Student Government passes composting resolution, calls for college accountability 

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Kaitlyn Hilley ’23, a representative on Student Government’s Sustainability Committee, has been at the forefront of Lafayette’s sustainability initiatives. (Photo courtesy of Kaitlyn Hilley ’23)

Last Thursday, Student Government passed a resolution calling for the establishment of a composting program at Lafayette by fall 2023. This is one of the many steps toward the realization of the college’s Climate Action Plan 2.0, which aims for sustainability and carbon neutrality by 2035, as food waste is one of the college’s primary sources of emission.

The resolution was approved by a vote of 25 yeas, zero nays and two abstentions in Student Government’s general body meeting the week of Nov. 27. The resolution states that “Lafayette College is behind on its own goals outlined by the Climate Action plan 2.0,” according to which a composting program was supposed to be integrated in 2019-2020, putting the institution on track for a “diversion rate of 40 percent by 2024.” A diversion rate measures how much waste goes somewhere other than a landfill.

Kaitlyn Hilley ’23, who wrote the resolution and serves on Student Government’s Sustainability Committee, said that past composting initiatives have never come to fruition due to COVID-19 and miscommunication. She has been able to transform past efforts into an independent study to develop an official plan.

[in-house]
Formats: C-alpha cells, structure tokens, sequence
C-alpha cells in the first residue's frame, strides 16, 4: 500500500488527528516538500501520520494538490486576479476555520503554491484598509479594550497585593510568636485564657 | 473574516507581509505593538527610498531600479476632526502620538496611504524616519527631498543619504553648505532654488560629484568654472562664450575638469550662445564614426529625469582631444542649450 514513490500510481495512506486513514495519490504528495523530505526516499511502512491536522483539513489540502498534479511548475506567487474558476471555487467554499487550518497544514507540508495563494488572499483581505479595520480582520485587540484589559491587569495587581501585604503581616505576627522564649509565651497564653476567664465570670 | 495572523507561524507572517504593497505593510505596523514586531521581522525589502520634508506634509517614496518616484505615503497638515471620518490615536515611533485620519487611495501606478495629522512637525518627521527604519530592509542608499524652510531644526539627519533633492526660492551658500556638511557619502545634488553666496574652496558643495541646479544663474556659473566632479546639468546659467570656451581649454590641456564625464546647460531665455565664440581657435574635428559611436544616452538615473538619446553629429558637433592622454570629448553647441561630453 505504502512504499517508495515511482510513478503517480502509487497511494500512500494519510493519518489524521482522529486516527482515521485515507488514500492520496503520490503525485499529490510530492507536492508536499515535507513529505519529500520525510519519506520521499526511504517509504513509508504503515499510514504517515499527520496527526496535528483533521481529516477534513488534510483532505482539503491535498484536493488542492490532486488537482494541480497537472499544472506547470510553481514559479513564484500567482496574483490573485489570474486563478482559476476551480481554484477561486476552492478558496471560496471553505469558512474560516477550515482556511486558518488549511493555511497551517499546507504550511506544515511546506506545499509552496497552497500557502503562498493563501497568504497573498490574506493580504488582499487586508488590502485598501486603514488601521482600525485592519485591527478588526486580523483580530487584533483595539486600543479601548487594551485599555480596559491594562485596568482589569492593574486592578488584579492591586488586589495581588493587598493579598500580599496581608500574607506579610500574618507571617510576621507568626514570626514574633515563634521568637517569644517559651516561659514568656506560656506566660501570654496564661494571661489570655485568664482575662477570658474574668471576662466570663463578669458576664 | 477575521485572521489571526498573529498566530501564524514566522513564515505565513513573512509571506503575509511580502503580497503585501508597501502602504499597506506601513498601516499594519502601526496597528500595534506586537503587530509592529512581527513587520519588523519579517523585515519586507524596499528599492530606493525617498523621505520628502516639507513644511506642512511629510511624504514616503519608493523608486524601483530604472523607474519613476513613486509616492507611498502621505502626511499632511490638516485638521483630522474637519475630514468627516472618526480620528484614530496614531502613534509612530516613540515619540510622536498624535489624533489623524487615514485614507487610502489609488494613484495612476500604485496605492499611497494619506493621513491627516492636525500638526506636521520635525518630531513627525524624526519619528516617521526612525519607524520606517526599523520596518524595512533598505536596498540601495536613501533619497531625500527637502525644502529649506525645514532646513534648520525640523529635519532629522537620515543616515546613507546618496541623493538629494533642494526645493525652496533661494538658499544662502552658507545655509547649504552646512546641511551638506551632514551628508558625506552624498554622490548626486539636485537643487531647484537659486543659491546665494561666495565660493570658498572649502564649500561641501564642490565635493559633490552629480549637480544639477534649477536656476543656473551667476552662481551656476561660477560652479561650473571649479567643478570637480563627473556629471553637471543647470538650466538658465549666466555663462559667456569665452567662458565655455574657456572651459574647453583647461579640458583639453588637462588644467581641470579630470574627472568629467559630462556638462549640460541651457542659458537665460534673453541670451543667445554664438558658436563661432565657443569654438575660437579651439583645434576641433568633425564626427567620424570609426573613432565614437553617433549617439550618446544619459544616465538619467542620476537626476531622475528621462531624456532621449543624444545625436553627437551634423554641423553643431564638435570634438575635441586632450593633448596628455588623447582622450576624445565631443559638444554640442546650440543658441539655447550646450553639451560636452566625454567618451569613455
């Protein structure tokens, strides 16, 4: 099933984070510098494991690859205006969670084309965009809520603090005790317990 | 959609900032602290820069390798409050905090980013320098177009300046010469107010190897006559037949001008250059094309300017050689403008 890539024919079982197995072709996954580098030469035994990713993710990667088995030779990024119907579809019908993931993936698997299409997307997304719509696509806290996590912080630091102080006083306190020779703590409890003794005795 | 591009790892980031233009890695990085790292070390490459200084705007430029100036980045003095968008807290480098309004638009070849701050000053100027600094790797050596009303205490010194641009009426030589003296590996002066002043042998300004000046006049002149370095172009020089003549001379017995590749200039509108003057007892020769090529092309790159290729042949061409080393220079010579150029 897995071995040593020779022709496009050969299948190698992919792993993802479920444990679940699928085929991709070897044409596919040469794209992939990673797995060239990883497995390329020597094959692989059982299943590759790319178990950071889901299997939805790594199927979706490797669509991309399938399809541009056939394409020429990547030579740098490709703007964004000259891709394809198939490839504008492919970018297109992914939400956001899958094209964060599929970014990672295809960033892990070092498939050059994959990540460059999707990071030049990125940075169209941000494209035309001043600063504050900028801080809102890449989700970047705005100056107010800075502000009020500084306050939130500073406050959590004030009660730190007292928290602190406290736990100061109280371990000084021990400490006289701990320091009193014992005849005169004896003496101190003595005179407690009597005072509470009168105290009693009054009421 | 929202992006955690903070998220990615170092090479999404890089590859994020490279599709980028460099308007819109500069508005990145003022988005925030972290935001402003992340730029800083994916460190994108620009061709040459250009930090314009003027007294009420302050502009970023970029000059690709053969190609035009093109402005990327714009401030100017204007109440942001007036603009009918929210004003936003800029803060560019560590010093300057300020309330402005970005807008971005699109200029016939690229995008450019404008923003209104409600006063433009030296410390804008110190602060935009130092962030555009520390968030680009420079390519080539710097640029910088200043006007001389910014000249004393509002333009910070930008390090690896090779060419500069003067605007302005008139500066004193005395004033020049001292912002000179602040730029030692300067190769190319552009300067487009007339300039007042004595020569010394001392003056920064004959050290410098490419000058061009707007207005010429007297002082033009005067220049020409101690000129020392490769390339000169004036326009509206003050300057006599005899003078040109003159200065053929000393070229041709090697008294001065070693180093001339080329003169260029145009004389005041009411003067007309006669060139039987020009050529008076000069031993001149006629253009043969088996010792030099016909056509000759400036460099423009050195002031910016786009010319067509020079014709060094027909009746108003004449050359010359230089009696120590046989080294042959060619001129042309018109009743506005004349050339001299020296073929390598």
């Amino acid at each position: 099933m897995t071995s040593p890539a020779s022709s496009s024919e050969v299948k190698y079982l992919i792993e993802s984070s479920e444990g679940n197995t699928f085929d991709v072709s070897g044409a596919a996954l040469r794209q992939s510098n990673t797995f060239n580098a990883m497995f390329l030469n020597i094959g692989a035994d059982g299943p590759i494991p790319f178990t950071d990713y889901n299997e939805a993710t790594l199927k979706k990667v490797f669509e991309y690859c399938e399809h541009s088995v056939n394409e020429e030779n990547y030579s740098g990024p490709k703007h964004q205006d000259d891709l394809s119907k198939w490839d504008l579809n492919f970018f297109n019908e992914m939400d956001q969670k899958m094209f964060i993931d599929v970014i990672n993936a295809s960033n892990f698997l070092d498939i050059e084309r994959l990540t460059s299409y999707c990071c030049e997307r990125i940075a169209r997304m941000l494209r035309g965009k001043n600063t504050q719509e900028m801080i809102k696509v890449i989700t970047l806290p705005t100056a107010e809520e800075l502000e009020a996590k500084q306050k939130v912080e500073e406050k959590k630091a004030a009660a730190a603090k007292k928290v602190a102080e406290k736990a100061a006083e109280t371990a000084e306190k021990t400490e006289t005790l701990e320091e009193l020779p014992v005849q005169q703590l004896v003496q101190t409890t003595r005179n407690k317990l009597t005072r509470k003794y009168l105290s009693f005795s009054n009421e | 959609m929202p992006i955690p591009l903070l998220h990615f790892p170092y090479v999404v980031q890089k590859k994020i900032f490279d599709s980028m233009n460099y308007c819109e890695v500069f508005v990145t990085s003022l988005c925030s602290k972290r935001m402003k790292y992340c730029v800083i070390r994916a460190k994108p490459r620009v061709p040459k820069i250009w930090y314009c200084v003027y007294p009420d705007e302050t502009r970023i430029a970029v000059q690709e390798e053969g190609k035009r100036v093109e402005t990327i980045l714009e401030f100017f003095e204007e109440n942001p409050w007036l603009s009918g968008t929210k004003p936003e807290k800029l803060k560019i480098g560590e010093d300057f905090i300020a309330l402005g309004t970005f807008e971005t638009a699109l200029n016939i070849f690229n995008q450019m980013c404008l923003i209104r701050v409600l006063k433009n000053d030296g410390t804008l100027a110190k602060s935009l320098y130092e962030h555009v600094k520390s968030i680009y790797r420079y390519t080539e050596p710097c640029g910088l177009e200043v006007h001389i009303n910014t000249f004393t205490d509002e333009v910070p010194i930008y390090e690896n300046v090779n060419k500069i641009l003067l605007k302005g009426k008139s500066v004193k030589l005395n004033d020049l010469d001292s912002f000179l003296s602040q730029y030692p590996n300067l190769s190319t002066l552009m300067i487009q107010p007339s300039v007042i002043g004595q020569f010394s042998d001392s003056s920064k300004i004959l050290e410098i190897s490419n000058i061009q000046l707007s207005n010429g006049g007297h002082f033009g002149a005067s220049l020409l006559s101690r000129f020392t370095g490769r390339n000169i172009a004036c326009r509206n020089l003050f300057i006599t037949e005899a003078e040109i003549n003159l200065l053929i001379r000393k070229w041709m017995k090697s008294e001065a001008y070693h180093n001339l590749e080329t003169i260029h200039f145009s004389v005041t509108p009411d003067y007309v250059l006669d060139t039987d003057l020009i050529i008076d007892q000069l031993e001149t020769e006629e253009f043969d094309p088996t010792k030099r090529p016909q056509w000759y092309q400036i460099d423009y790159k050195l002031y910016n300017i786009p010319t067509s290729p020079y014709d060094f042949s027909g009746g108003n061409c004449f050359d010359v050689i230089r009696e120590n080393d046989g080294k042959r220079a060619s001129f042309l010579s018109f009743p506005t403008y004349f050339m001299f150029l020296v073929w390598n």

“The past three years I’ve been spearheading this initiative trying to originally expand on what we had with composting,” Hilley said.

Hilley explained how early efforts were outlined through a civil engineering capstone. Using this project as a catalyst, she began pushing for a feasible route to track the implementation of composting. Alongside professor of civil and environmental engineering Arthur Kney, who advised the initial capstone, Hilley has guided the resolution through many iterations, navigating communication and coordination between members of the Easton community as well as Lafayette alumni.  

Funding has been a setback for the program, yet continued student support for the plan and efforts from Student Government can assure financial commitments accepted by the Board of Trustees and college are fulfilled. 

“There are ways for student voices to be heard … going to sustainability community meetings. There’s a survey out that closes on December 12th that also has to do with prioritizing composting,” director of the Sustainability Committee for Student Government Remy Oktay ’24 said.

“Kaitlyn really made this happen … She made this first step,” he said.

Oktay said that students and faculty can begin the implementation of this plan by educating themselves prior to its installment.

 “The best thing people can do now is learning what can and cannot be composted to ensure when the bins are set up in the fall, they know exactly what goes where, and it becomes part of the culture here,” Oktay said. 

This resolution is a visible pledge to uphold community values and creates a method for holding the college responsible for executing its plan. 

“This is an issue that takes a lot of time and energy and that’s often been the downfall … This will not happen without a massive amount of student support,” Hilley said. “If this is something students really value and is a core value of Lafayette College, then we need to put that forward now.”